“There’s also a timer for how long each item should be cooked, so you have to watch the clock. Thankfully, to speed things up you simply hit the C button. To earn extra points, try multitasking by beginning to cut and cook the potatoes for the potato salad while handling other food-prep chores.”

Hey! Sounds like my kitchen where I grind out a dinner every single night.

Complicated Does Not Equal Better

“Over and over again, I prove to myself that more time spent in the planning and preparation of a meal does not necessarily make for a more delicious, more enjoyable, more exquisite meal,” says CindyJ. Call it the law of diminishing culinary returns. Great effort does not necessarily yield great food, and sometimes the most memorable food is a great ingredient in a simple presentation.

“The general rule is that the higher the quality of the ingredients, the less you need to do with them,” says Ellen. Good-quality fresh food—dry-aged, organic grass-fed beef; farmers’ market veggies; fresh local butter—needs little intervention or extensive preparation to shine, she says. “On the other hand, I once spent hours making a classic beef Wellington that was beautiful but such a yawn compared to the effort.”

shaogo agrees. “The more complicated (I say ‘convoluted’) my plans for dinner become, I guarantee you the ‘wow’ effect of a dish (or of the whole meal) diminishes,” he says. “Like others who’ve posted here, some of my best ‘home-run’ dinners were created à la minute from a short list of simple ingredients.”

Board Link: The Laws of Diminishing (Culinary) Returns

How’s the Hospital Food?

greygarious was recently, uh, privileged to sample his local hospital food—and his Chowhound sensibilities were scarred for life. “I ordered a side salad [and] it was a tiny bowl with perhaps a half cup of lettuce and a slice each of cucumber and tomato,” he says. “I could understand small servings of the less healthy items but you’d think they’d size in such a way as to promote the healthier foods.”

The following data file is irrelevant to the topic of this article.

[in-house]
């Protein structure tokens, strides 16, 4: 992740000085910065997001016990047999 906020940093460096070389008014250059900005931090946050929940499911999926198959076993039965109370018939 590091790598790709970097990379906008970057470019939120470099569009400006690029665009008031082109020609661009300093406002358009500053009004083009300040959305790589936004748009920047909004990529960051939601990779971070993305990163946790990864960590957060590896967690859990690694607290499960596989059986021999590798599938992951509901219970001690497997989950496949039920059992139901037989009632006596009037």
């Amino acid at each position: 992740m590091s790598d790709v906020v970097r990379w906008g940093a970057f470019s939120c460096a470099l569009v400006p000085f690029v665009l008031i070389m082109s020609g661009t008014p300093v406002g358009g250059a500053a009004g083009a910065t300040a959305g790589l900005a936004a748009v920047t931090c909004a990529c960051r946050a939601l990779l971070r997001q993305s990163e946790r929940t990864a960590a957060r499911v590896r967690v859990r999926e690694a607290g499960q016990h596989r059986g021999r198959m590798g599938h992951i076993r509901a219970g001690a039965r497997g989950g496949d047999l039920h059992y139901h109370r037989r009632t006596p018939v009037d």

Pei finds the same to be true of her local hospitals. Expect such delights as “chicken broth that tastes like it was made from powder, gummy oatmeal, ultra-pasteurized juice and Jell-O that taste like they’ve been cooked to death and yet are still chock full of chemicals, bleh,” says Pei. “I feel sad just thinking about it.” taos was served “Jell-O (essentially sugar water), super salty chicken broth, white toast, and tons of butter”—on a cardiac ward, no less.

There is a trend, however, toward hospitals providing tasty food that might be healthy enough not to undermine their healthcare mission. shaogo has had experience with good, made-from-scratch food at a hospital, which contributed to patients gaining much-needed weight. Pia has also had a great experience with hospital food: “delicious salad with spinach and strawberries, and really good cheesecake” were among her selections. This is a hot trend. “Hospital food-service operations all over the country are starting to serve very good quality food,” says shaogo. “It’s in all of the industry magazines. Slowly but surely, the days when hospital entrees were flavorless rubber, and hospital veggies were sulfurous gray gack, are ending.”

Board Link: How is the hospital food where you live?

A (Nude) Coffee Break with Consequences

Apparently, drinking coffee in the nude—even in one’s own house—can have legal consequences. The CBS Crimesider blog covers the harrowing story of a dude in Springfield, Virginia, who woke up, happily noted that his roommates were gone, and had a cup of coffee without bothering to put on clothes.

“Things got complicated when a passer-by spotted the bare-skinned barista while taking her 7-year-old son to the local school bus stop.”

The onlooker alleges that the man exposed himself at his doorway and in his front window. Was the guy ignorantly stumbling around in the buff or a pervert? It’s now up to a court to decide. If found guilty of deliberately exposing himself, the man faces misdemeanor charges punishable by up to a year in jail.

Mexican Oregano Is Not from Mexico

Some recipes call for Mexican oregano. Does that just mean oregano produced in Mexico? Nope, says MazDee. “Since I live in Mexico, and buy oregano here, I always figured it WAS Mexican oregano,” she says. But while traveling she noticed Mexican oregano plants for sale that had big leaves and didn’t resemble the more commonly used Greek oregano. “I am astounded!” she says. In fact, so-called Mexican oregano is a close relative of lemon verbena.

Mexican and Greek oregano are different plants, but both are lovely for their appropriate uses. “I use both Greek and Mexican oregano for different recipes,” says bushwickgirl.

Board Link: Mexican Oregano